Pipeline Fellowship Applications Due Today
Starting your own business is quite a task. You must build a financial base, select employees and develop a long-standing business platform.
Pipeline helps innovators complete all these objectives and more. It’s a year-long entrepreneurial fellowship program in Kansas, Nebraska and Missouri.
“We’re looking for entrepreneurs that are already showing signs of the type of talent that could build significant companies right in their backyard,” said Joni Cobb, president and CEO of Pipeline. “We help them build the skills and networks for long-term sustainability.”
The class focuses on models, ventures, peer work and networking with business professionals throughout the country. Cobb said these national connections are important to help entrepreneurs expand into new markets and gain funding.
“They really need to understand to process of identifying a viable market, ensuring they have a sound business model, have a firm understanding of leadership in their company and very well honed skills in communicating,” Cobb said. “It’s a really quick infusion for resources for entrepreneurs. Besides that, we just have a lot of fun.”
Blake Lawrence, CEO of Hurrdat Social Media, said Pipeline helped him find a focal point to better develop his business.
“When I entered Pipeline, I had a lot of confusion as to where I should focus my time and energy because we had launched a software product as well,” Lawrence said. “Pipeline allowed me to take a step back and truly analyze both opportunities and move forward with pursuing the most valuable opportunity.”
Because Pipeline is a non-profit organization, it doesn’t ask for any form of payment from entrepreneurs. Cobb said it’s important that Pipeline focus on the entrepreneur, not the company as a whole. She said entrepreneurs drive the process and keep up with Pipeline after “graduating” from the program.
“It’s just a year long, but certainly the people who have gone through their first year continue to be involved,” said Ben Pankonin, co-founder of Social Assurance. “It’s a program that consists of mentorship of the other fellows who have been through the program, as well as a network of mentors that are nationwide.”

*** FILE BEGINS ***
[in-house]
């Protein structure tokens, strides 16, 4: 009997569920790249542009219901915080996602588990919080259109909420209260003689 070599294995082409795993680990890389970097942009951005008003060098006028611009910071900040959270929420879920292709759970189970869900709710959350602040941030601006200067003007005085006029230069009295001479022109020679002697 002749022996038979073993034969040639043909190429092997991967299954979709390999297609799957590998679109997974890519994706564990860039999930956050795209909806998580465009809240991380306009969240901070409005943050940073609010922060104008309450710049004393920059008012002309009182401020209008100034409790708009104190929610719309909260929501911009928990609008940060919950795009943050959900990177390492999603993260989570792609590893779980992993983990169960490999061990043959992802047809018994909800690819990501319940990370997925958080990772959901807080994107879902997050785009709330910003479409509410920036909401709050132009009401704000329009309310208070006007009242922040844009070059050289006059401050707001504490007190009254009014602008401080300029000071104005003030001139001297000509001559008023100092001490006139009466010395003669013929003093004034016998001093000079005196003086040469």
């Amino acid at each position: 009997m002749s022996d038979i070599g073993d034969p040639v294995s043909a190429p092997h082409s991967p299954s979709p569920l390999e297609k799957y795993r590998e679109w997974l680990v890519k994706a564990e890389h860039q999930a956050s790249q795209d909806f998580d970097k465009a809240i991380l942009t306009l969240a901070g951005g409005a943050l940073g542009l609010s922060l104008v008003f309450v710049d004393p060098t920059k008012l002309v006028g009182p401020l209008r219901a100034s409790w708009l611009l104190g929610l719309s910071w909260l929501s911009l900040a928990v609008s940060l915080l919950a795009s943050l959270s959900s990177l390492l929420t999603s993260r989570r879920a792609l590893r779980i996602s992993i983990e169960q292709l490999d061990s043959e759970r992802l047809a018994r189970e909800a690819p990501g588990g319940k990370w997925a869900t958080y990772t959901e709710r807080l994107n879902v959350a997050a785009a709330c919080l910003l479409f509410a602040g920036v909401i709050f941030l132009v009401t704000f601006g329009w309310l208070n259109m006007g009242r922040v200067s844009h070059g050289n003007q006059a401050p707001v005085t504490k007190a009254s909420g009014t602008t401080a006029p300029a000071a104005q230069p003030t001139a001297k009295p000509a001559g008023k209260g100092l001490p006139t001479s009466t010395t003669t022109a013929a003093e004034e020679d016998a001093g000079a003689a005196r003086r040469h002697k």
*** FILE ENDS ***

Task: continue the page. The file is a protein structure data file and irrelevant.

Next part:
Pankonin is enrolled in the class now, along with 10 other entrepreneurs. Applications for next year’s class are due Oct. 29, and Pankonin said applicants should hurry if they haven’t already applied. He urges them to consider the lifelong impact of their business during the application process.
Lawrence said applying is valuable even if entrepreneurs are not accepted into the program.
“The process of applying to Pipeline forces entrepreneurs to write down the potential of their business and think of their business model and structure,” Lawrence said. “You learn a lot by just applying. If you get invited to an interview, you get the opportunity to sit among some very influential people from across the country. Even if you don’t get into the class, interviewing and applying are two very good things you can do for your career.”
While Pipeline only works with entrepreneurs for one year, Cobb said the impact stays with them for a lifetime.
“Pipeline is focused on long-term support of entrepreneurs, not just one year,” Cobb said. “It’s an initial fellowship and the skills stay with them for the rest of their careers.”